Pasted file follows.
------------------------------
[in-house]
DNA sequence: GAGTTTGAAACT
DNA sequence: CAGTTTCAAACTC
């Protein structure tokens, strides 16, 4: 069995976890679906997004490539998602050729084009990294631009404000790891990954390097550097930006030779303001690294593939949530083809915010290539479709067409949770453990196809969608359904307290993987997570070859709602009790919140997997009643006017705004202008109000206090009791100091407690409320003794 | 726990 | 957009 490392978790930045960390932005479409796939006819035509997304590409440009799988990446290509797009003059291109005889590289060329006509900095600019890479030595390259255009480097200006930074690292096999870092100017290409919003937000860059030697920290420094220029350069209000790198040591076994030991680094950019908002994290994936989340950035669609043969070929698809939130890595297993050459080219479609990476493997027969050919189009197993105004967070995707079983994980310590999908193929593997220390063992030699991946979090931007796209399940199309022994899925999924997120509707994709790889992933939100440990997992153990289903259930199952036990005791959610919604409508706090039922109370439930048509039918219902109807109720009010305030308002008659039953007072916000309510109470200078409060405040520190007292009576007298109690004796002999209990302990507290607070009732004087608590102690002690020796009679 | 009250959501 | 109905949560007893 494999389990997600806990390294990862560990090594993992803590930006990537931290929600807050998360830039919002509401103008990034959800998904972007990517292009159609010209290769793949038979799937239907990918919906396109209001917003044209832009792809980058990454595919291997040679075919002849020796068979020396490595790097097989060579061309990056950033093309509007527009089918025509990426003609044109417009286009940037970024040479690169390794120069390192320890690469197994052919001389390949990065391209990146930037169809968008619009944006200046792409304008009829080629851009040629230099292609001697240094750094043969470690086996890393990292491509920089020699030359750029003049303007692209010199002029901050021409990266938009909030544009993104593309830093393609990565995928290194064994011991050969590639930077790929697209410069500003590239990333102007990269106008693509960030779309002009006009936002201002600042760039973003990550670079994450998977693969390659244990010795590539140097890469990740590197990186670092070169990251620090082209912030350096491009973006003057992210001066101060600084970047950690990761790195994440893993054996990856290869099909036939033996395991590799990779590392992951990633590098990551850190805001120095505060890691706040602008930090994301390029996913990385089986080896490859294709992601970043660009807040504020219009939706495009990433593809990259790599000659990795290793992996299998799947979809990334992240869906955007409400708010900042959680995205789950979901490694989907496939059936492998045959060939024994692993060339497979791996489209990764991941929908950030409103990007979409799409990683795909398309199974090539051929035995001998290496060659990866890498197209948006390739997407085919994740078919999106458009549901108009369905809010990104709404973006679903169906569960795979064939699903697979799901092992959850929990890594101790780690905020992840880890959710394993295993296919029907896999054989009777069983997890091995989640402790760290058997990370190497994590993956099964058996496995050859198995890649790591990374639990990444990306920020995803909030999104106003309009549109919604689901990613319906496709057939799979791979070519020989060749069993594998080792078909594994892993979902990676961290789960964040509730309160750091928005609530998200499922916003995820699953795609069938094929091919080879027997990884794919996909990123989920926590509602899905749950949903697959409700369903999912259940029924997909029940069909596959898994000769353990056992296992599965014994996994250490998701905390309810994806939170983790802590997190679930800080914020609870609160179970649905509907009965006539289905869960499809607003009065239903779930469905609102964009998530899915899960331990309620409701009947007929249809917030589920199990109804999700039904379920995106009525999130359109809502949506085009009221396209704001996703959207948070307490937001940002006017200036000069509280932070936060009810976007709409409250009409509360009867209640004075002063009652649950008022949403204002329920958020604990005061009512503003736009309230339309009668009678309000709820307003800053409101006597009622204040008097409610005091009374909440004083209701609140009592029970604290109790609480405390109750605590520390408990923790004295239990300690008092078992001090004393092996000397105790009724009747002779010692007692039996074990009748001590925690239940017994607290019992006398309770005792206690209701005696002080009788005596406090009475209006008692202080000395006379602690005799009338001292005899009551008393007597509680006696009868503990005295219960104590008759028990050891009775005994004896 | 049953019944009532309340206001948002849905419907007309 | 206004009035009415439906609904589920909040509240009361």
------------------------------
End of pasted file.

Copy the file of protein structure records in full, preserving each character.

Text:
[in-house]
DNA sequence: GAGTTTGAAACT
DNA sequence: CAGTTTCAAACTC
């Protein structure tokens, strides 16, 4: 069995976890679906997004490539998602050729084009990294631009404000790891990954390097550097930006030779303001690294593939949530083809915010290539479709067409949770453990196809969608359904307290993987997570070859709602009790919140997997009643006017705004202008109000206090009791100091407690409320003794 | 726990 | 957009 490392978790930045960390932005479409796939006819035509997304590409440009799988990446290509797009003059291109005889590289060329006509900095600019890479030595390259255009480097200006930074690292096999870092100017290409919003937000860059030697920290420094220029350069209000790198040591076994030991680094950019908002994290994936989340950035669609043969070929698809939130890595297993050459080219479609990476493997027969050919189009197993105004967070995707079983994980310590999908193929593997220390063992030699991946979090931007796209399940199309022994899925999924997120509707994709790889992933939100440990997992153990289903259930199952036990005791959610919604409508706090039922109370439930048509039918219902109807109720009010305030308002008659039953007072916000309510109470200078409060405040520190007292009576007298109690004796002999209990302990507290607070009732004087608590102690002690020796009679 | 009250959501 | 109905949560007893 494999389990997600806990390294990862560990090594993992803590930006990537931290929600807050998360830039919002509401103008990034959800998904972007990517292009159609010209290769793949038979799937239907990918919906396109209001917003044209832009792809980058990454595919291997040679075919002849020796068979020396490595790097097989060579061309990056950033093309509007527009089918025509990426003609044109417009286009940037970024040479690169390794120069390192320890690469197994052919001389390949990065391209990146930037169809968008619009944006200046792409304008009829080629851009040629230099292609001697240094750094043969470690086996890393990292491509920089020699030359750029003049303007692209010199002029901050021409990266938009909030544009993104593309830093393609990565995928290194064994011991050969590639930077790929697209410069500003590239990333102007990269106008693509960030779309002009006009936002201002600042760039973003990550670079994450998977693969390659244990010795590539140097890469990740590197990186670092070169990251620090082209912030350096491009973006003057992210001066101060600084970047950690990761790195994440893993054996990856290869099909036939033996395991590799990779590392992951990633590098990551850190805001120095505060890691706040602008930090994301390029996913990385089986080896490859294709992601970043660009807040504020219009939706495009990433593809990259790599000659990795290793992996299998799947979809990334992240869906955007409400708010900042959680995205789950979901490694989907496939059936492998045959060939024994692993060339497979791996489209990764991941929908950030409103990007979409799409990683795909398309199974090539051929035995001998290496060659990866890498197209948006390739997407085919994740078919999106458009549901108009369905809010990104709404973006679903169906569960795979064939699903697979799901092992959850929990890594101790780690905020992840880890959710394993295993296919029907896999054989009777069983997890091995989640402790760290058997990370190497994590993956099964058996496995050859198995890649790591990374639990990444990306920020995803909030999104106003309009549109919604689901990613319906496709057939799979791979070519020989060749069993594998080792078909594994892993979902990676961290789960964040509730309160750091928005609530998200499922916003995820699953795609069938094929091919080879027997990884794919996909990123989920926590509602899905749950949903697959409700369903999912259940029924997909029940069909596959898994000769353990056992296992599965014994996994250490998701905390309810994806939170983790802590997190679930800080914020609870609160179970649905509907009965006539289905869960499809607003009065239903779930469905609102964009998530899915899960331990309620409701009947007929249809917030589920199990109804999700039904379920995106009525999130359109809502949506085009009221396209704001996703959207948070307490937001940002006017200036000069509280932070936060009810976007709409409250009409509360009867209640004075002063009652649950008022949403204002329920958020604990005061009512503003736009309230339309009668009678309000709820307003800053409101006597009622204040008097409610005091009374909440004083209701609140009592029970604290109790609480405390109750605590520390408990923790004295239990300690008092078992001090004393092996000397105790009724009747002779010692007692039996074990009748001590925690239940017994607290019992006398309770005792206690209701005696002080009788005596406090009475209006008692202080000395006379602690005799009338001292005899009551008393007597509680006696009868503990005295219960104590008759028990050891009775005994004896 | 049953019944009532309340206001948002849905419907007309 | 206004009035009415439906609904589920909040509240009361």